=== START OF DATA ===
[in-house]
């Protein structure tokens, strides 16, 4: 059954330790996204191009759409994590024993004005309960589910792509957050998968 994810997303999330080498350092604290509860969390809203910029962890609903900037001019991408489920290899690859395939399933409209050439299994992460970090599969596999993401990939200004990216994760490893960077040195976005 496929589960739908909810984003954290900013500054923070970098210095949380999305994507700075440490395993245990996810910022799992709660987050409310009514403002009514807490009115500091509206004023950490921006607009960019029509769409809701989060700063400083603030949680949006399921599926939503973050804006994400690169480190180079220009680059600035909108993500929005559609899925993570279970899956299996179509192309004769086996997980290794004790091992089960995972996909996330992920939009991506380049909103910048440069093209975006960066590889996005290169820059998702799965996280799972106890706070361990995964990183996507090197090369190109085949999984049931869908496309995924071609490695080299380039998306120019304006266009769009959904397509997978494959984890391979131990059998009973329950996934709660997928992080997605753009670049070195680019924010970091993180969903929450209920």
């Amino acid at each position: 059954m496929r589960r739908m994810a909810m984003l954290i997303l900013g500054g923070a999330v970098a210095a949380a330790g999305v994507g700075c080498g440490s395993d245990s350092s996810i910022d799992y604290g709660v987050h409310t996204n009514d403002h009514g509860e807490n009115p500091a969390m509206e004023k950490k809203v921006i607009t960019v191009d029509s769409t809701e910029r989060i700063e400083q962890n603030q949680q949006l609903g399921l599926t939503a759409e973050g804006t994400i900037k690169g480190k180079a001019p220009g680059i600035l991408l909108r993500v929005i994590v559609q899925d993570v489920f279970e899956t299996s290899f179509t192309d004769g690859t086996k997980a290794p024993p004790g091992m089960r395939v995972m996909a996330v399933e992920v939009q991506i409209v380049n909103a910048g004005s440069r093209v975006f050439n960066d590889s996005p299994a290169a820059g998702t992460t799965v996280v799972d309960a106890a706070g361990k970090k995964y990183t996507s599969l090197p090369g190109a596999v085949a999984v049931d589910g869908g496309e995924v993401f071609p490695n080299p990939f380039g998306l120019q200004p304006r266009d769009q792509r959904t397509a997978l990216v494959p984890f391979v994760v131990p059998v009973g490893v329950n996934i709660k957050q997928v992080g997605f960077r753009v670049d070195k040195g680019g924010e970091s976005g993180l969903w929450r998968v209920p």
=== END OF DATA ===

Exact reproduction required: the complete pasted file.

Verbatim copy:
[in-house]
């Protein structure tokens, strides 16, 4: 059954330790996204191009759409994590024993004005309960589910792509957050998968 994810997303999330080498350092604290509860969390809203910029962890609903900037001019991408489920290899690859395939399933409209050439299994992460970090599969596999993401990939200004990216994760490893960077040195976005 496929589960739908909810984003954290900013500054923070970098210095949380999305994507700075440490395993245990996810910022799992709660987050409310009514403002009514807490009115500091509206004023950490921006607009960019029509769409809701989060700063400083603030949680949006399921599926939503973050804006994400690169480190180079220009680059600035909108993500929005559609899925993570279970899956299996179509192309004769086996997980290794004790091992089960995972996909996330992920939009991506380049909103910048440069093209975006960066590889996005290169820059998702799965996280799972106890706070361990995964990183996507090197090369190109085949999984049931869908496309995924071609490695080299380039998306120019304006266009769009959904397509997978494959984890391979131990059998009973329950996934709660997928992080997605753009670049070195680019924010970091993180969903929450209920």
């Amino acid at each position: 059954m496929r589960r739908m994810a909810m984003l954290i997303l900013g500054g923070a999330v970098a210095a949380a330790g999305v994507g700075c080498g440490s395993d245990s350092s996810i910022d799992y604290g709660v987050h409310t996204n009514d403002h009514g509860e807490n009115p500091a969390m509206e004023k950490k809203v921006i607009t960019v191009d029509s769409t809701e910029r989060i700063e400083q962890n603030q949680q949006l609903g399921l599926t939503a759409e973050g804006t994400i900037k690169g480190k180079a001019p220009g680059i600035l991408l909108r993500v929005i994590v559609q899925d993570v489920f279970e899956t299996s290899f179509t192309d004769g690859t086996k997980a290794p024993p004790g091992m089960r395939v995972m996909a996330v399933e992920v939009q991506i409209v380049n909103a910048g004005s440069r093209v975006f050439n960066d590889s996005p299994a290169a820059g998702t992460t799965v996280v799972d309960a106890a706070g361990k970090k995964y990183t996507s599969l090197p090369g190109a596999v085949a999984v049931d589910g869908g496309e995924v993401f071609p490695n080299p990939f380039g998306l120019q200004p304006r266009d769009q792509r959904t397509a997978l990216v494959p984890f391979v994760v131990p059998v009973g490893v329950n996934i709660k957050q997928v992080g997605f960077r753009v670049d070195k040195g680019g924010e970091s976005g993180l969903w929450r998968v209920p």